Case Report Top

A 69-year-old right-handed female was admitted to our hospital because of a pulsatile mass at the right side of the neck, below the angle of the mandible. The patient reported that she had noticed the mass for the first time 13 years ago and has been followed up regularly. There was no history of any infective lesion, trauma, or any family history of aneurysm disease. There was no palpable lymphadenopathy. Initially, she has treated conservatively and due to the appearance of the symptoms such as enlargement of the size of the mass and dyspnea on exertion. She had been managed with endovascular treatment as parent vessel occlusion 4 years ago [Figure 1]. There was shrinkage of the size of the mass and improvement of the symptoms. Over the past 6 months, the size has again started to enlarge and also the appearance of the symptoms and its pulsatile nature became more evident. Clinical examination showed a pulsatile mass on the right side of the neck. No neurologic symptoms occurred in the patient. Examination of the cranial nerves showed no anomalies. A computed tomography (CT) angiography followed, verifying the presence of a fusiform giant aneurysm of the right ICA, measuring 5 cm in diameter. To further define the right EICA and the remaining cerebral circulation, CT angiography was performed with three-dimensional (3D) reconstruction. The 3D reconstruction confirmed a fusiform aneurysm arising from the proximal right EICA [Figure 2]. Despite the patient had undergone endovascular management 4 years ago in the form of parent vessel occlusion, we could see the minimal flow in the EICA which may be due to recanalization. No intracranial aneurysmal disease was identified. The aneurysm measurements were 25 mm × 30 mm, with a cranial-caudal length of 50 mm and a wide neck. An aneurysm extended from 2 cm after the carotid bifurcation nearly to the base of the skull. The patient elected for surgical correction, as she was finding her symptoms troublesome and was keen for a “definitive” solution. Since the patient had undergone endovascular management and still there was enlargement of an aneurysm and causing symptoms, the plan of surgical exploration was made. The procedure was performed under general anesthesia through an incision in the neck along the anterior border of the sternocleidomastoid muscle. The arterial wall was atherosclerotic, and there was a large intraluminal thrombus. She underwent arteriotomy and evacuation of the thrombus and ligation of the EICA [Figure 3]. Postoperative recovery was uneventful without neurologic dysfunction. Postoperative neurologic examination was without anomalies. Surgical pathology of the specimen confirmed the hyalinized thrombus. The biopsy from the wall showed intimal fibromuscular dysplasia which is compatible with the aneurysmal wall and CD34 immunohistochemistry showed the vasa vasorum [Figure 4].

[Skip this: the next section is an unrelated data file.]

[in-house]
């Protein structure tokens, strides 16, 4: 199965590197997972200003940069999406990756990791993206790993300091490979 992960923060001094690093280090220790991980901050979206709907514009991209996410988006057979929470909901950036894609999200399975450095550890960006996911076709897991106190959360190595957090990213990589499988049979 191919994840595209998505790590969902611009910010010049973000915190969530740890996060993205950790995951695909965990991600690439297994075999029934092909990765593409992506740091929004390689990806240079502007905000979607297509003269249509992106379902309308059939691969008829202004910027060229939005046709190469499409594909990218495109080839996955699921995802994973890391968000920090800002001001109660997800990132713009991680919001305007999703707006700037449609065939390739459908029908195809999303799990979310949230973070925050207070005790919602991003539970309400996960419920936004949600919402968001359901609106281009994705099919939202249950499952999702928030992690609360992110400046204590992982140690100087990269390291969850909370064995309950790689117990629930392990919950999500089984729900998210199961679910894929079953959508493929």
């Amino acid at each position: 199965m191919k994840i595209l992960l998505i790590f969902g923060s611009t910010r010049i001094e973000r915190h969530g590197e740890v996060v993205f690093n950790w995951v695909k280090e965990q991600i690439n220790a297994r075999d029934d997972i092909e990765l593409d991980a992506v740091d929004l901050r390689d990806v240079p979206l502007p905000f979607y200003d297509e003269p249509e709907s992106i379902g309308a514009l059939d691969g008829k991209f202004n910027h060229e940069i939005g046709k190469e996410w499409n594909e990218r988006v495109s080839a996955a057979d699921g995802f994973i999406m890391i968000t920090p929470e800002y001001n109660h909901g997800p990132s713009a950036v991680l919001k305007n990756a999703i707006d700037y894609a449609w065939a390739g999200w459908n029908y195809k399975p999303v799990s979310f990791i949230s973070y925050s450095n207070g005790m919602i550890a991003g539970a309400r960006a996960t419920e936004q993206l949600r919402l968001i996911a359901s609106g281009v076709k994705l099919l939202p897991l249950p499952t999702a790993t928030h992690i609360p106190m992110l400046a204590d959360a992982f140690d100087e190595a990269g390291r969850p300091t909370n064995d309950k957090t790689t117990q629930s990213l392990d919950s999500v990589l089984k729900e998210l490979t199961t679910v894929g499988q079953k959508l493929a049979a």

Figure 1: Endovascular management (parent vessel occlusion of the right internal carotid artery) done 4 years ago and the computed tomography angiography with three-dimensional reconstruction images for the diagnosis. (a-c) Intraoperative figure showing the endovascular management as parent vessel occlusion of the right internal carotid artery. (d) Computed tomography angiography showing the occlusion of the right internal carotid artery with the coils. (e-h) Computed tomography angiography with three-dimensional reconstruction before the endovascular management

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Figure 2: Computed tomography angiography and three-dimensional reconstruction images of the patient before surgery. (a-c) Axial, coronal, and sagittal section showing the aneurysm in the right extracranial internal carotid artery. (d-f) Computed tomography angiography with three-dimensional reconstruction

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Figure 3: Intraoperative pictures (a) showing the aneurysm of the extracranial internal carotid artery and the common carotid artery. The black arrow shows the fusiform aneurysm of the extracranial internal carotid artery and Green arrow shows the extracranial internal carotid artery. (b) Showing the dual image video angiography. (c) Showing the intraluminal thrombus of the extracranial internal carotid artery aneurysm. (d) Showing the endoscopic view of intraluminal thrombus of extracranial internal carotid artery aneurysm. (e) Ligation of the extracranial carotid artery. (f) After the closure of the aneurysm sac